In mid June 1758, the 2nd Battalion left its quarters and moved towards Carillon. On June 30, the battalion was part of the detachment that Montcalm sent to the left bank of the channel connecting Lake Saint-Sacrement (present-day Lake George) to Lake Champlain. On July 7, it worked at the entrenchment in front of the fort. On July 8, the battalion took part in the victorious Battle of Carillon where it was deployed in the centre under Montcalm. In this battle, the regiment lost Captain Ducoing and 18 men. Between November 1 and 5, the entire French army set off from Carillon to move to its winter-quarters, leaving detachments from various battalions to guard the fort.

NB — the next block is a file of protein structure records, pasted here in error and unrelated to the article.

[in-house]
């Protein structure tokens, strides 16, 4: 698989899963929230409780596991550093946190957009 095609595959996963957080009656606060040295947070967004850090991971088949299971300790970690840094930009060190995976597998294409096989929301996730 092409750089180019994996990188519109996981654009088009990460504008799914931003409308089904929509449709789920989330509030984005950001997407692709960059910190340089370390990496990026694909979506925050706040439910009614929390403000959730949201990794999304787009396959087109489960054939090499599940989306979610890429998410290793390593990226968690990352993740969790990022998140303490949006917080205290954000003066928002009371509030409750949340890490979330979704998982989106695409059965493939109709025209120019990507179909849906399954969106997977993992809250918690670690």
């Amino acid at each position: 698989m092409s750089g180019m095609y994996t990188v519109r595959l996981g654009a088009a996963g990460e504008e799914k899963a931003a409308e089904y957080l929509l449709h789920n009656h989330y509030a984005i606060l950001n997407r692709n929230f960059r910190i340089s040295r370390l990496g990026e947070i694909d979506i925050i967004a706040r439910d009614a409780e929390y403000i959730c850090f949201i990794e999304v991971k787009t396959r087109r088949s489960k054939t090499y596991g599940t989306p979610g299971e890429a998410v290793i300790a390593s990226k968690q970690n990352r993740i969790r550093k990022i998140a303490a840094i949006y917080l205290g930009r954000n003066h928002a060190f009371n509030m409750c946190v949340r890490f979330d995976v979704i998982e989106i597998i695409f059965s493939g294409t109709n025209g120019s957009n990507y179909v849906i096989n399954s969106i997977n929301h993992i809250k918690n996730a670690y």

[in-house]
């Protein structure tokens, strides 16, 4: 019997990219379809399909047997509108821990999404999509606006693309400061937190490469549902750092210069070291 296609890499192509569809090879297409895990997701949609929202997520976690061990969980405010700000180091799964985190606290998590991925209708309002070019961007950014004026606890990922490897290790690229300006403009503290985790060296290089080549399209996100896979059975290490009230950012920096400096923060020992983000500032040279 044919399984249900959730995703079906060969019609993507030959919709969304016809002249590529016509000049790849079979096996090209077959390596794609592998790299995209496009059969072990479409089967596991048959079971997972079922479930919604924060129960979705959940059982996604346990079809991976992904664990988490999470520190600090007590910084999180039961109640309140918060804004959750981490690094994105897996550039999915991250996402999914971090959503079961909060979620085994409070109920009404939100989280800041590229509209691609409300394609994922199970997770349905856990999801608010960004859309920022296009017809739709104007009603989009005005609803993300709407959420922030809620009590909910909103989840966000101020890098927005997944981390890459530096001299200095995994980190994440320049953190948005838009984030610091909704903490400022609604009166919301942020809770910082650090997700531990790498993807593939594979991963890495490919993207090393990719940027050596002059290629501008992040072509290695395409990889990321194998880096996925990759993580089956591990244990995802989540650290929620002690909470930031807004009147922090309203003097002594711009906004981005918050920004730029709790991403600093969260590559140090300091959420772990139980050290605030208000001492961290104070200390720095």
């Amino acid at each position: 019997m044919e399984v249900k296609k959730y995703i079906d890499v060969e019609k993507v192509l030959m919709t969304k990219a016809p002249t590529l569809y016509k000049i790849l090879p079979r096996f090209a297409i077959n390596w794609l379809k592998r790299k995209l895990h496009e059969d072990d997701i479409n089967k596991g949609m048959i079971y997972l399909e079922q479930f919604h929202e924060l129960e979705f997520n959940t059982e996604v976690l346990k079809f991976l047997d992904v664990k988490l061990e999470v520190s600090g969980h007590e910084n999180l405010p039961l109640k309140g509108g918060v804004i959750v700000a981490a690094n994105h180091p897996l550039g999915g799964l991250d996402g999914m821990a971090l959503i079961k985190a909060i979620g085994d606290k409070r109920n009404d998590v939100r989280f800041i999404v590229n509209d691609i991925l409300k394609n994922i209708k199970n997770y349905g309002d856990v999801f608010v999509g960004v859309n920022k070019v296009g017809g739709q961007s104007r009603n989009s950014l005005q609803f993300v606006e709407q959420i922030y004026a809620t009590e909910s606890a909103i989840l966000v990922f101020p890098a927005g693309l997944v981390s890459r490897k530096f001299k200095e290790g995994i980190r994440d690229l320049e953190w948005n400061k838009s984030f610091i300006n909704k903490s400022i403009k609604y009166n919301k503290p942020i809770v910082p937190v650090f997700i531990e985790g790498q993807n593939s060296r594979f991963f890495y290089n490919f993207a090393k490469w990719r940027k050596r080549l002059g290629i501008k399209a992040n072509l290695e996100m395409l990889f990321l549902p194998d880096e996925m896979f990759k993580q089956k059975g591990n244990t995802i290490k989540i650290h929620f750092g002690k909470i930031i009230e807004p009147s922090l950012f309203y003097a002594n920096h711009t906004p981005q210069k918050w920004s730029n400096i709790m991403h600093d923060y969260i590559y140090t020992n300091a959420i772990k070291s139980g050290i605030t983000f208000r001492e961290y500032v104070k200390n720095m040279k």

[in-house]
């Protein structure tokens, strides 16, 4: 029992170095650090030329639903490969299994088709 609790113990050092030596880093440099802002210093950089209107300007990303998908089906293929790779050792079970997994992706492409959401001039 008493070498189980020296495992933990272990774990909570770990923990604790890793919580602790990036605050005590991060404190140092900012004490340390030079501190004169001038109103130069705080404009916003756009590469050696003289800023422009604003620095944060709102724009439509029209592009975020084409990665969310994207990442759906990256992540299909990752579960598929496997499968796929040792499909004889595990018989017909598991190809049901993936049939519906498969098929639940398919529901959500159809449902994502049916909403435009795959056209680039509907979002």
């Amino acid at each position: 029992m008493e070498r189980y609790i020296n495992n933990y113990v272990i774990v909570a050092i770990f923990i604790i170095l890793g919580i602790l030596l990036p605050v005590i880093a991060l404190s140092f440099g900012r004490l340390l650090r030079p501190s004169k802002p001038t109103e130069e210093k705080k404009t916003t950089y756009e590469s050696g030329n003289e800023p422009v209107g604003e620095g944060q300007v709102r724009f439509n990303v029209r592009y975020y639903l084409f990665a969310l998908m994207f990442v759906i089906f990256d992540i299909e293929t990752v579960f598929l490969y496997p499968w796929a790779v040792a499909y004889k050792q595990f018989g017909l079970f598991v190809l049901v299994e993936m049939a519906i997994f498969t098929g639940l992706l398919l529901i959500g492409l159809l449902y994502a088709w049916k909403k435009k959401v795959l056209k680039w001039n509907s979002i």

On May 29 and 30 1759, the Chevalier de Lévis arrived at Québec with all 5 battalions of regulars (La Sarre Infanterie, Royal Roussillon Infanterie, Languedoc Infanterie, Guyenne Infanterie and Béarn Infanterie) along with the Militia of the Government of Montréal. While awaiting the arrival of the British fleet, the French army encamped on the right bank of the Saint-Charles River and fortified it to serve as a second line of defence if ever the British were able to land at Beauport. On June 26, the French army moved to its encampment at Beauport. The 5 battalions of regulars, forming a single brigade, held the centre. On July 31, the battalion took part in the victorious Battle of Beauport where it was initially sent to support the part of the line threatened by the British manoeuvres. When the British landed and advanced against the redoubts on the strand, the regiment advanced directly behind the entrenchments crowning the heights, supported by Guyenne Infanterie. Together, they drove back the British assault. On September 13, the battalion took part in the Battle of the Plains of Abraham near Québec where it was deployed on the left wing. After the battle, the regiment followed the French army in its retreat towards Jacques-Cartier. On September 24, the regiment and Guyenne Infanterie were sent to Deschambault to prevent a landing of the British and to protect the line of communication with Trois-Rivières. On October 25, Lévis sent the battalion along with Guyenne Infanterie as additional reinforcements for Bourlamaque at Île-aux-Noix to stop the advance of Amherst's forces. At the end of November, the French army of Île-aux-Noix retired into its winter-quarters after completing the fortifications of the island. The regiment took its winter-quarters from Boucherville to Laprairie.